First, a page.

Why less than three per cent have a fair share of power in Britain
Nic Marks, Perry Walker, Ruth Potts
21 September 2005
Spoiled Ballot launches a new Index of Democratic Power (IDP) based on analysis of British voters’ ability to influence the results of elections from 1954 to 2005.
The report reveals that the democratic power that we have in Britain is more unevenly distributed than income: the most powerful electors in Britain have 50 times more power in an election that the least powerful. By contrast, the richest 20 per cent of the UK population have 14 times more income than the poorest 20 per cent.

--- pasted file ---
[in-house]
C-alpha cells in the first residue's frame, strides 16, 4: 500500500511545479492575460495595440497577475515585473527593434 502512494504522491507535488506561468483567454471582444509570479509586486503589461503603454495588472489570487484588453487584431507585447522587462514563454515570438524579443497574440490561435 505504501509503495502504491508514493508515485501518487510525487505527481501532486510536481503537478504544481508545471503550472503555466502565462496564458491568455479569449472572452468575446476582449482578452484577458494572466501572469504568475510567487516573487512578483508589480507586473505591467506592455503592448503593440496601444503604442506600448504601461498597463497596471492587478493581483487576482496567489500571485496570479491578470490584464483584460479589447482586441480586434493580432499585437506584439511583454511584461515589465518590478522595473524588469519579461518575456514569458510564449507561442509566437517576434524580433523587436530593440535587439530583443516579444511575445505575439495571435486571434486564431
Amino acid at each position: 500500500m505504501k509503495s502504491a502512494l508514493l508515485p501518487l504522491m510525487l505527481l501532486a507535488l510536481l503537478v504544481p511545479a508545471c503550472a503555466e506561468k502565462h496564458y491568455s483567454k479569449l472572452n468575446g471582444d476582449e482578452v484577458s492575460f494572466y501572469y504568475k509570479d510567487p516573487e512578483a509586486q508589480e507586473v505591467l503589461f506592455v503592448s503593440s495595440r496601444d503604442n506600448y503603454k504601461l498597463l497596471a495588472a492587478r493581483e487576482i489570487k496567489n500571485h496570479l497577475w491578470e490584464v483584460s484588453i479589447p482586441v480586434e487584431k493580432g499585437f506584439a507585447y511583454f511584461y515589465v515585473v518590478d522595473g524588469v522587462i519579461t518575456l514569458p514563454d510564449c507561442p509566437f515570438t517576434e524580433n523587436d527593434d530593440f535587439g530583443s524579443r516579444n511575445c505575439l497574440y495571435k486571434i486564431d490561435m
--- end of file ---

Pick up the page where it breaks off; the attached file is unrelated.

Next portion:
In addition, the IDP reveals the gross inefficiency of our electoral system. If each voter in a British election had their fare share of democratic power, they would have an IDP score of 100. However, the IDP reveals that: Only 2.6 per cent of UK voters have anything like their fair share of democratic power, with only 1.1 million voters of a voting population of forty-three million having an IDP of over 80.
Average IDP in Britain is only 19.4, suggesting that over 80 per cent of potential democratic power in Britain is being wasted. nef believes that the IDP adds to mounting calls for reform of the British electoral system, and urges government to use the IDP to measure the efficiency of alternative proposals. Party identification in Britain is in constant and precipitous decline. Urgent action is needed to ensure that the British electorate is given a fair share of democratic power.
Democracy & participation
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